Tribute to Louis Armstrong
For the past 15 years I have been living in Lausanne, Switzerland, where the International Olympic Committee is based, and where the writer (most famous for A Many-Splendoured Thing) and the controversial “provocateur” Han Suyin lived before her passing on November 2 of this year, among other things. It is also where the world famous IMD business school is located where I have been working. I love this world, and when one is in love with the world, Lausanne is not a bad place to be.
It is next to Lake Léman, surrounded by snow-capped mountains, with blue skies most of the time, without pollution and with the wild colors of nature both in the city and its surroundings. My flat is about a 15 minute walk from IMD. I am often out and about and travel maybe 75% of my time. But when I am here, I invariably walk to work, and in doing so, pass through gardens, hear birds, see squirrels, sometimes, if it is especially early, a fox or two, all depending on the season, of course, but always splendid. I walk into my office and hum What a Wonderful World by Louis Armstrong!
As far as I can remember, I have always loved the world. But not only the flowers, the lakes, the trees and the hills, not only the birds, the squirrels and the deer, but also the men and women, or at least many of them, the tremendous variety of languages, cultures, stories , literature, painting. , music, topographies, architecture, food and drink, etc. Of course there is a lot of evil in this world, there is misery, which needs to be fought; there are many idiots; but all in all, what a wonderful world indeed.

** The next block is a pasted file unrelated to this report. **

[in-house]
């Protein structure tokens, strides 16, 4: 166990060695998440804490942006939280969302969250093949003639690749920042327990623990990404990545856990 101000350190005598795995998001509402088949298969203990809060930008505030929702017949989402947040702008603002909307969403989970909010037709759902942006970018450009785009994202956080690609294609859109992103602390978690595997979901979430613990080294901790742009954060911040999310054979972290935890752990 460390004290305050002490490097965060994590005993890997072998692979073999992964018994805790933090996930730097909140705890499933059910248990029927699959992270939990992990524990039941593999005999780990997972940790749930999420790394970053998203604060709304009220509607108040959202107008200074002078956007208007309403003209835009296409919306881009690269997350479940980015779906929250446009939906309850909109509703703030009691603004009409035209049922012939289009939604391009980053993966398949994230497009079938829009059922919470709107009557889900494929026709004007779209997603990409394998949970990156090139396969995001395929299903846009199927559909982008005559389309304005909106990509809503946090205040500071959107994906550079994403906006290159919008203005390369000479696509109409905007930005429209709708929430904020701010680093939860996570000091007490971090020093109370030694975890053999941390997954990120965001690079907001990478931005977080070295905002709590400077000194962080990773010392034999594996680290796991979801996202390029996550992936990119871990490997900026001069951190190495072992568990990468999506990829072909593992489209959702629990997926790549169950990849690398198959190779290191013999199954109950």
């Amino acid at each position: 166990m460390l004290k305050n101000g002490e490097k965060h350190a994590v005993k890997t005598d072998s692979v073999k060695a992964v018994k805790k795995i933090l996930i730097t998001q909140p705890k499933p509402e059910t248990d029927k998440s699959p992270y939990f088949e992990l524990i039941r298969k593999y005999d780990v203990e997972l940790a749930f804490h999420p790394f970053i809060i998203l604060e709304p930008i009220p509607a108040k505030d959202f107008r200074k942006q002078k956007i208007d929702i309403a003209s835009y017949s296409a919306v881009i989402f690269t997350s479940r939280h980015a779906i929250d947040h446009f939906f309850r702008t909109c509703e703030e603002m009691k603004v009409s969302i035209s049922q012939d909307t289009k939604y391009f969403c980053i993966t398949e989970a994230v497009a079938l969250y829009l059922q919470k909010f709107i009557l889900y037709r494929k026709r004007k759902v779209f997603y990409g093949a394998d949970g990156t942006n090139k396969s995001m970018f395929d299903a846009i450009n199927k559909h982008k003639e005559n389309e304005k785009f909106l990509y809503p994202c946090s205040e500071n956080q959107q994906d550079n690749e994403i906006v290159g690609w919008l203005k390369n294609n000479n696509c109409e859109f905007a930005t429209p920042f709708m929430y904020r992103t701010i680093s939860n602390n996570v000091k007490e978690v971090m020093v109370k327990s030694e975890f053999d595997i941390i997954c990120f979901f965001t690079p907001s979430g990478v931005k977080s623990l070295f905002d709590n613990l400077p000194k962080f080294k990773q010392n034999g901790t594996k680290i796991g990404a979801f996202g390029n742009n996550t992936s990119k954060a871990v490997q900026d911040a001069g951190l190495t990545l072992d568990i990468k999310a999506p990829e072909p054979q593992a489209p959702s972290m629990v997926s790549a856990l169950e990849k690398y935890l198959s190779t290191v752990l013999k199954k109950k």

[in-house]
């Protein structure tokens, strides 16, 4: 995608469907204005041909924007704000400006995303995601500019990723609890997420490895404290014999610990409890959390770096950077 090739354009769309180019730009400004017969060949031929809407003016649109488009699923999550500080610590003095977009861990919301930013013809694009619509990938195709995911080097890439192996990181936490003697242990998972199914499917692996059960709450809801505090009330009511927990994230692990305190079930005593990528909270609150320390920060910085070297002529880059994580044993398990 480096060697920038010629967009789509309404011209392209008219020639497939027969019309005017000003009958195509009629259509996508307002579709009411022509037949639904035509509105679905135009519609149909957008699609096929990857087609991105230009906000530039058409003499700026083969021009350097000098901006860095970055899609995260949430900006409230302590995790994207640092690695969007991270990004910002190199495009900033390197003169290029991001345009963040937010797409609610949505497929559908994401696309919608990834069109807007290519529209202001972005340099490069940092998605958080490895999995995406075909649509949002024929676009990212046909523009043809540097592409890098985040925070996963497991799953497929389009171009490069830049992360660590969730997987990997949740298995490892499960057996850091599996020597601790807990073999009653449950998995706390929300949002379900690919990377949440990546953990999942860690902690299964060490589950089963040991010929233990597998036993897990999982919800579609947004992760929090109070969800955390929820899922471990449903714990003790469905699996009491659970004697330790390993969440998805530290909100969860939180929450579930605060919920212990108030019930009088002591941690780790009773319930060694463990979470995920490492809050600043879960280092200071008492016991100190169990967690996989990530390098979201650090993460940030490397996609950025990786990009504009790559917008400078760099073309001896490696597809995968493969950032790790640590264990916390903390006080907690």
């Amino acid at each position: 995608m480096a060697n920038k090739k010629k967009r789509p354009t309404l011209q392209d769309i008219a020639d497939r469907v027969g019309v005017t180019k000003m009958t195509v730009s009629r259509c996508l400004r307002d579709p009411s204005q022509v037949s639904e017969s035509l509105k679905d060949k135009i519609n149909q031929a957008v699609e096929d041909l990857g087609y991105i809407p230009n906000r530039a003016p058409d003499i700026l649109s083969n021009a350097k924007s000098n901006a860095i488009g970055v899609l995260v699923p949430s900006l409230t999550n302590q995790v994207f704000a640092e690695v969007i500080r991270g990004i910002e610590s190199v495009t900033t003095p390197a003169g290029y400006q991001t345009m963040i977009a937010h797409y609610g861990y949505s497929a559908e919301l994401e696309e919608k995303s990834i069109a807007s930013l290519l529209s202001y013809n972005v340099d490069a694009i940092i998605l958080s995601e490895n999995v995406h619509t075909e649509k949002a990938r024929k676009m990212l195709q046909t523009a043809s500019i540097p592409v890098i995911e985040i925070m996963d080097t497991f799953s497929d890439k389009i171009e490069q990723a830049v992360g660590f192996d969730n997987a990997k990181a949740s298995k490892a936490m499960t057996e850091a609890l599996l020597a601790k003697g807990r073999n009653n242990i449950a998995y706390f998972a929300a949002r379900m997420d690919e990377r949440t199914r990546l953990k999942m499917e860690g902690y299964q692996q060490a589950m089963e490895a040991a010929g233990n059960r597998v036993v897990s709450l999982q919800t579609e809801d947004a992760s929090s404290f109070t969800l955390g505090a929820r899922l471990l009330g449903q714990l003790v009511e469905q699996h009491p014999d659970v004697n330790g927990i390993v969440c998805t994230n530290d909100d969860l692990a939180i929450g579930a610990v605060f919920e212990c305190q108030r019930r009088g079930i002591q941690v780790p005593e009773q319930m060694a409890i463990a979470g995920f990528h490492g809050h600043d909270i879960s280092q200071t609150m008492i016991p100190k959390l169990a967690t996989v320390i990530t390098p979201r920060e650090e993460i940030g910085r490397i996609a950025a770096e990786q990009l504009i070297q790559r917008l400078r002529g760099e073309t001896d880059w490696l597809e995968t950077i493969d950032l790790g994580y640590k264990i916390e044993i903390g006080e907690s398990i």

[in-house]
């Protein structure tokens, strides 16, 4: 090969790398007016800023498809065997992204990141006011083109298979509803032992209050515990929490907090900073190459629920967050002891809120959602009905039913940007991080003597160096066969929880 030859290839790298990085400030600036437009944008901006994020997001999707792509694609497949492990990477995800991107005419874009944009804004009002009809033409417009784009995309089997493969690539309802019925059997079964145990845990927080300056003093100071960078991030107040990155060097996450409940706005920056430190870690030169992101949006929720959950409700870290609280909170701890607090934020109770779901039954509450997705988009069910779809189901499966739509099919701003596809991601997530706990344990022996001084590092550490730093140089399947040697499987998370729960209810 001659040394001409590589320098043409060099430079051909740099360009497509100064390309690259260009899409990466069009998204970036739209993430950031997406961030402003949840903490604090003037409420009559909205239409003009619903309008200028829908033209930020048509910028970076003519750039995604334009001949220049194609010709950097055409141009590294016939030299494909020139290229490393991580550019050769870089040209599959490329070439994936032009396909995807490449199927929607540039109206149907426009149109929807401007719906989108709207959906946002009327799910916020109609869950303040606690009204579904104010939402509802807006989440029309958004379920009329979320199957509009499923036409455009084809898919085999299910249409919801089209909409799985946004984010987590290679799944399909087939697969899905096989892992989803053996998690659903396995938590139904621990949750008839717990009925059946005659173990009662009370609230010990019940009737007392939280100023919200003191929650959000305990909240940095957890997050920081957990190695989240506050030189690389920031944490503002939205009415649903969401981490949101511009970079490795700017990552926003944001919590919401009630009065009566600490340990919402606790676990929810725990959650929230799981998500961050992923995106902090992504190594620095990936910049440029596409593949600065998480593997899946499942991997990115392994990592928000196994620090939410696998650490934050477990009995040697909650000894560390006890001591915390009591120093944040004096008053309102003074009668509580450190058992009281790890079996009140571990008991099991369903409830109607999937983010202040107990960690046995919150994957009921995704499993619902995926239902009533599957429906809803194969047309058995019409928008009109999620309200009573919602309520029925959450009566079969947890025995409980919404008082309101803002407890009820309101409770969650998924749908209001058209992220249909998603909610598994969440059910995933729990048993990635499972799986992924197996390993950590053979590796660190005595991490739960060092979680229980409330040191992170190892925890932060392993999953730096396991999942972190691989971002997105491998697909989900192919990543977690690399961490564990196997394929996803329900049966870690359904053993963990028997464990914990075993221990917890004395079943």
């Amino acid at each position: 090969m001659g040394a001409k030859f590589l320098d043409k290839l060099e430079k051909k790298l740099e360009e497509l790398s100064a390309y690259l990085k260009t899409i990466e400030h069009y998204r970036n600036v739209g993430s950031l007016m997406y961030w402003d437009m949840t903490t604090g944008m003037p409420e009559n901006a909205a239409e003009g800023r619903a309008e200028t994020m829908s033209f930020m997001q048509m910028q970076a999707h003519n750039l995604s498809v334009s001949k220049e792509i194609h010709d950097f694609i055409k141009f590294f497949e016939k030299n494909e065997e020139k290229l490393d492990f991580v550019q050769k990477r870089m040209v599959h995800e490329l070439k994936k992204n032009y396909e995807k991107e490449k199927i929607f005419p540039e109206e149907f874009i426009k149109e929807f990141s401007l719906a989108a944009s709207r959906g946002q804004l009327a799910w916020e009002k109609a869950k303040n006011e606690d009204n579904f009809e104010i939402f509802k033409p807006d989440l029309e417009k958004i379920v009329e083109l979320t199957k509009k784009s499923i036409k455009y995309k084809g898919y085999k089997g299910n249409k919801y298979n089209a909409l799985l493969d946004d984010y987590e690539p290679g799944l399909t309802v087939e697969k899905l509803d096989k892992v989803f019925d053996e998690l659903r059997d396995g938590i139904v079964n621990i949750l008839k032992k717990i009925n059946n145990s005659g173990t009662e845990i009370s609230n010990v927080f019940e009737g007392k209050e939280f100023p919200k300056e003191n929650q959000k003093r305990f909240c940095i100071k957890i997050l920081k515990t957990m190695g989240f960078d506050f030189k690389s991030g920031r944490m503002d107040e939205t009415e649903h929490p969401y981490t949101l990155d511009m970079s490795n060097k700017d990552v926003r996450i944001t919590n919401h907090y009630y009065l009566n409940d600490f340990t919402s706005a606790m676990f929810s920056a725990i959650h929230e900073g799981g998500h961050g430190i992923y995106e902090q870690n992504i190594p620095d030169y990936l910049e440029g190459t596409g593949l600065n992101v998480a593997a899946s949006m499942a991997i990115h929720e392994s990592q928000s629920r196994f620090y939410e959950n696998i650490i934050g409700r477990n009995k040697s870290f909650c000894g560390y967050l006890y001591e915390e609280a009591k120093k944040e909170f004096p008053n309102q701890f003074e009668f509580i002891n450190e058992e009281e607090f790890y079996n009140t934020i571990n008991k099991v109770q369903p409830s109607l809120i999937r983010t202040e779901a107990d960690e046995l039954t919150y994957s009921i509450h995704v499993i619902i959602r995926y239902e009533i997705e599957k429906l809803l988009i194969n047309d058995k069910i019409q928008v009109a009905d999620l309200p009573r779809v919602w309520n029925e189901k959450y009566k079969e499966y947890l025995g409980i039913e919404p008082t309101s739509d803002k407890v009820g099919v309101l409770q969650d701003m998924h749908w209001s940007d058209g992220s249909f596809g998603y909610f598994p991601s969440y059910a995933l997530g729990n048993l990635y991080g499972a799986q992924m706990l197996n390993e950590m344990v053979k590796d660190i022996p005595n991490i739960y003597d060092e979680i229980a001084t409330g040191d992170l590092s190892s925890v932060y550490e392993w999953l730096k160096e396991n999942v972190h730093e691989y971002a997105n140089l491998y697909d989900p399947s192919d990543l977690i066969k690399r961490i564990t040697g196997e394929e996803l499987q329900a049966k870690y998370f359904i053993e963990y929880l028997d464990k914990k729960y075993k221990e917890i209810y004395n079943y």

Danger to the wonderful world
But the world is in grave danger of losing its splendor, its identity and its diversity. Finally, diversity, I mean not only biodiversity, but also cultural diversity and indeed cultural identity. The world has never been so interconnected and so open. However, as an educator, I am constantly amazed at how little people know or learn not only about other countries, but also about their own!
An example: A few days ago I took a flight from Dhaka to Istanbul. Just before departure, it was announced that the audiovisual system was not working, so there would be no “entertainment”. Business class was packed. With very, very few exceptions (I was one), the passengers, when not sleeping, spent the nine hours of flight staring into space. They had no books with them, nothing to read, nothing to learn from, nothing to challenge their minds. They travel physically, but not intellectually.
In his brilliant book Collapse, author Jared Diamond has shown how societies can and have committed ecocide. That is a great threat facing this wonderful world. Another great threat is the destruction of civilization due to excessive materialism and lack of curiosity.